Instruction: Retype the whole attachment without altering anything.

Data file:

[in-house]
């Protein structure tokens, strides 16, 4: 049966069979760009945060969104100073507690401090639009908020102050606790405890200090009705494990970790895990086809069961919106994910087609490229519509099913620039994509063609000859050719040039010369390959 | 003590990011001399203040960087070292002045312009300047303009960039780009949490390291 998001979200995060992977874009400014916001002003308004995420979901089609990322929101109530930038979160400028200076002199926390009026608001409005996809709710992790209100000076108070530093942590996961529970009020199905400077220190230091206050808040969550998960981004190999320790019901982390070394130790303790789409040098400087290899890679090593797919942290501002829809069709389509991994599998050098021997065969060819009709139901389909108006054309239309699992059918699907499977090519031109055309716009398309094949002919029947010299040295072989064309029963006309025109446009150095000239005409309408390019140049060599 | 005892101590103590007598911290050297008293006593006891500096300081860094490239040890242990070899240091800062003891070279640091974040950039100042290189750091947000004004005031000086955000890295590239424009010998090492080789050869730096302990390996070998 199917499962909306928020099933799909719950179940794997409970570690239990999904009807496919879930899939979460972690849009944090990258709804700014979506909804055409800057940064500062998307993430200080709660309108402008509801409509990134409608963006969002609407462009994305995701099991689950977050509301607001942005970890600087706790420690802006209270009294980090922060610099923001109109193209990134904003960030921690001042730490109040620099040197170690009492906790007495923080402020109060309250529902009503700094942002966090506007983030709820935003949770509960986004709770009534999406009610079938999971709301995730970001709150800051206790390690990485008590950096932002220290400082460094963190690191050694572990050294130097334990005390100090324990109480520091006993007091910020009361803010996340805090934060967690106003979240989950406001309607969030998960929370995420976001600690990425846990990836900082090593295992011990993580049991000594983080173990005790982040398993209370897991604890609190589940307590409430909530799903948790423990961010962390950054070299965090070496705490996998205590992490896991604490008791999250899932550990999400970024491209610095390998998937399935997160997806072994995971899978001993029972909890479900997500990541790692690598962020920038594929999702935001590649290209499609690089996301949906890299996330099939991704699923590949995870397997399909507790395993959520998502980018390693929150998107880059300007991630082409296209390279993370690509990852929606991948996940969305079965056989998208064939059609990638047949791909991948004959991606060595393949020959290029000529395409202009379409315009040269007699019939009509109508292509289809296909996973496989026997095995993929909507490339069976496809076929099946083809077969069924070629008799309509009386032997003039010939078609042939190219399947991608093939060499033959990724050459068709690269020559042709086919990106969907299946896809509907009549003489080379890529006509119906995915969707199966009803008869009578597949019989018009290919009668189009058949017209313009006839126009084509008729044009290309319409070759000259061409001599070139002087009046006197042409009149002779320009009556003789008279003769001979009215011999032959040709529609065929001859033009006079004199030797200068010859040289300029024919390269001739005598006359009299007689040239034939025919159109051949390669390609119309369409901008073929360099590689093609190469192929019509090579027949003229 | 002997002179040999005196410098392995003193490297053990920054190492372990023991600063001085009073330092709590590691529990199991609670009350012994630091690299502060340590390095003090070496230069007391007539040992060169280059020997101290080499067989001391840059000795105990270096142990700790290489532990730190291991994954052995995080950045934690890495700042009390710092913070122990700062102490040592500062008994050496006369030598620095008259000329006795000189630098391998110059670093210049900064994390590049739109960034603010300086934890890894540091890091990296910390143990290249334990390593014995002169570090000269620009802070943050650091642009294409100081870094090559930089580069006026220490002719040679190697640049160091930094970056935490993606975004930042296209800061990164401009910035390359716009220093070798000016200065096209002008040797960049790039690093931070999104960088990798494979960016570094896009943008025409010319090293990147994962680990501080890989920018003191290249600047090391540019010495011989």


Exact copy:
[in-house]
């Protein structure tokens, strides 16, 4: 049966069979760009945060969104100073507690401090639009908020102050606790405890200090009705494990970790895990086809069961919106994910087609490229519509099913620039994509063609000859050719040039010369390959 | 003590990011001399203040960087070292002045312009300047303009960039780009949490390291 998001979200995060992977874009400014916001002003308004995420979901089609990322929101109530930038979160400028200076002199926390009026608001409005996809709710992790209100000076108070530093942590996961529970009020199905400077220190230091206050808040969550998960981004190999320790019901982390070394130790303790789409040098400087290899890679090593797919942290501002829809069709389509991994599998050098021997065969060819009709139901389909108006054309239309699992059918699907499977090519031109055309716009398309094949002919029947010299040295072989064309029963006309025109446009150095000239005409309408390019140049060599 | 005892101590103590007598911290050297008293006593006891500096300081860094490239040890242990070899240091800062003891070279640091974040950039100042290189750091947000004004005031000086955000890295590239424009010998090492080789050869730096302990390996070998 199917499962909306928020099933799909719950179940794997409970570690239990999904009807496919879930899939979460972690849009944090990258709804700014979506909804055409800057940064500062998307993430200080709660309108402008509801409509990134409608963006969002609407462009994305995701099991689950977050509301607001942005970890600087706790420690802006209270009294980090922060610099923001109109193209990134904003960030921690001042730490109040620099040197170690009492906790007495923080402020109060309250529902009503700094942002966090506007983030709820935003949770509960986004709770009534999406009610079938999971709301995730970001709150800051206790390690990485008590950096932002220290400082460094963190690191050694572990050294130097334990005390100090324990109480520091006993007091910020009361803010996340805090934060967690106003979240989950406001309607969030998960929370995420976001600690990425846990990836900082090593295992011990993580049991000594983080173990005790982040398993209370897991604890609190589940307590409430909530799903948790423990961010962390950054070299965090070496705490996998205590992490896991604490008791999250899932550990999400970024491209610095390998998937399935997160997806072994995971899978001993029972909890479900997500990541790692690598962020920038594929999702935001590649290209499609690089996301949906890299996330099939991704699923590949995870397997399909507790395993959520998502980018390693929150998107880059300007991630082409296209390279993370690509990852929606991948996940969305079965056989998208064939059609990638047949791909991948004959991606060595393949020959290029000529395409202009379409315009040269007699019939009509109508292509289809296909996973496989026997095995993929909507490339069976496809076929099946083809077969069924070629008799309509009386032997003039010939078609042939190219399947991608093939060499033959990724050459068709690269020559042709086919990106969907299946896809509907009549003489080379890529006509119906995915969707199966009803008869009578597949019989018009290919009668189009058949017209313009006839126009084509008729044009290309319409070759000259061409001599070139002087009046006197042409009149002779320009009556003789008279003769001979009215011999032959040709529609065929001859033009006079004199030797200068010859040289300029024919390269001739005598006359009299007689040239034939025919159109051949390669390609119309369409901008073929360099590689093609190469192929019509090579027949003229 | 002997002179040999005196410098392995003193490297053990920054190492372990023991600063001085009073330092709590590691529990199991609670009350012994630091690299502060340590390095003090070496230069007391007539040992060169280059020997101290080499067989001391840059000795105990270096142990700790290489532990730190291991994954052995995080950045934690890495700042009390710092913070122990700062102490040592500062008994050496006369030598620095008259000329006795000189630098391998110059670093210049900064994390590049739109960034603010300086934890890894540091890091990296910390143990290249334990390593014995002169570090000269620009802070943050650091642009294409100081870094090559930089580069006026220490002719040679190697640049160091930094970056935490993606975004930042296209800061990164401009910035390359716009220093070798000016200065096209002008040797960049790039690093931070999104960088990798494979960016570094896009943008025409010319090293990147994962680990501080890989920018003191290249600047090391540019010495011989």